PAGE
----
According to legend, as the history of most social clubs is so often based, the Hoboken Turtle Club was founded in 1796. It is reputed to have been the oldest social club in the United States.
The club was the brainchild of John Stevens, a former Captain in George Washington’s Continental army. An inventor, lawyer and treasurer for the State of New Jersey, Stevens amassed a fortune through shrewd real estate investments, the invention of a screw-driven steamboat capable of ocean navigation and marriage into an extremely wealthy family. Among Stevens’ holdings was the Stevens Castle, currently the home to the Stevens Institute of Technology.
But, despite all of Stevens’ accomplishments, he had a problem. Turtles.
According to an 1878 New York Times article, Stevens’ riverfront Hoboken, New Jersey estate was plagued by conniving cold-blooded reptiles, which often poached his prized European chickens.
One day Stevens hired a local shepherd boy to go down to the riverbank to investigate. As the chickens dug for clams on the muddy shore, the boy sprawled out on the ground nearby engrossed in a romance novel.
Suddenly, according to the Times “a huge turtle, with an arched back completely covered with moss, crept out of the river, seized an unsuspecting hen by the leg and dragged her off to his felonious retreat on the river bottom.”
Ever the soldier, Stevens declared war on his hard-shelled nemesis in a most ingenious manner. He summoned a group of wealthy Manhattan businessmen to cross the Hudson to dine on turtle soup. “He was remarkable in his selection of great eaters.”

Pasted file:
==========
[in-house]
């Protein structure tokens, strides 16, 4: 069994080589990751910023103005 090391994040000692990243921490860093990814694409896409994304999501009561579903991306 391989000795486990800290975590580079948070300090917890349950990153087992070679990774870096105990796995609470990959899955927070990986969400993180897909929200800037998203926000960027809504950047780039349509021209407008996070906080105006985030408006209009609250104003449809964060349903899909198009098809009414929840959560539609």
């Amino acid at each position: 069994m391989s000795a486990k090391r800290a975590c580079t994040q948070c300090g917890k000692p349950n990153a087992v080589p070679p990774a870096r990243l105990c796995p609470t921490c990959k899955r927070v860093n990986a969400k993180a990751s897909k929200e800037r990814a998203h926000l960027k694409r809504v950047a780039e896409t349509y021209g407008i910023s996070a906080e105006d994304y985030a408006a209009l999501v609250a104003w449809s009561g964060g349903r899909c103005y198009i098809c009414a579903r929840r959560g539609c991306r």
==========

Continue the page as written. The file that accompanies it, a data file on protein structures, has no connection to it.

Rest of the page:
The Times described the members of the newfound Hoboken Turtle Club as “one of the weightiest assemblages of solid men to be found between Wall Street and the Treasury Department.”
Their motto: “Dum vivimus vivamus,” Latin for, “As we journey through life, let us live by the way.”
The feasts often went on for days and, after several years, the Hoboken Turtle Club had devoured the local supply of turtles.
Soon these powerful men who had been duped into pitching tents on the Jersey side of the Hudson numbered several hundred. Before long they would move their annual feast into the city. By 1878 Tammany Hall was hosting the event. A giant turtle shell emblazoned with the letters “H.T.C “ hung from the balcony.
As the years passed, entrance to the club became one of the most coveted memberships in town. In an 1896 speech marking the 100th anniversary of the Turtle Club, the organization’s president, William Sulzer, noted that Presidents Washington, Jefferson, Franklin, Burr and Clay had all been Turtle Club members.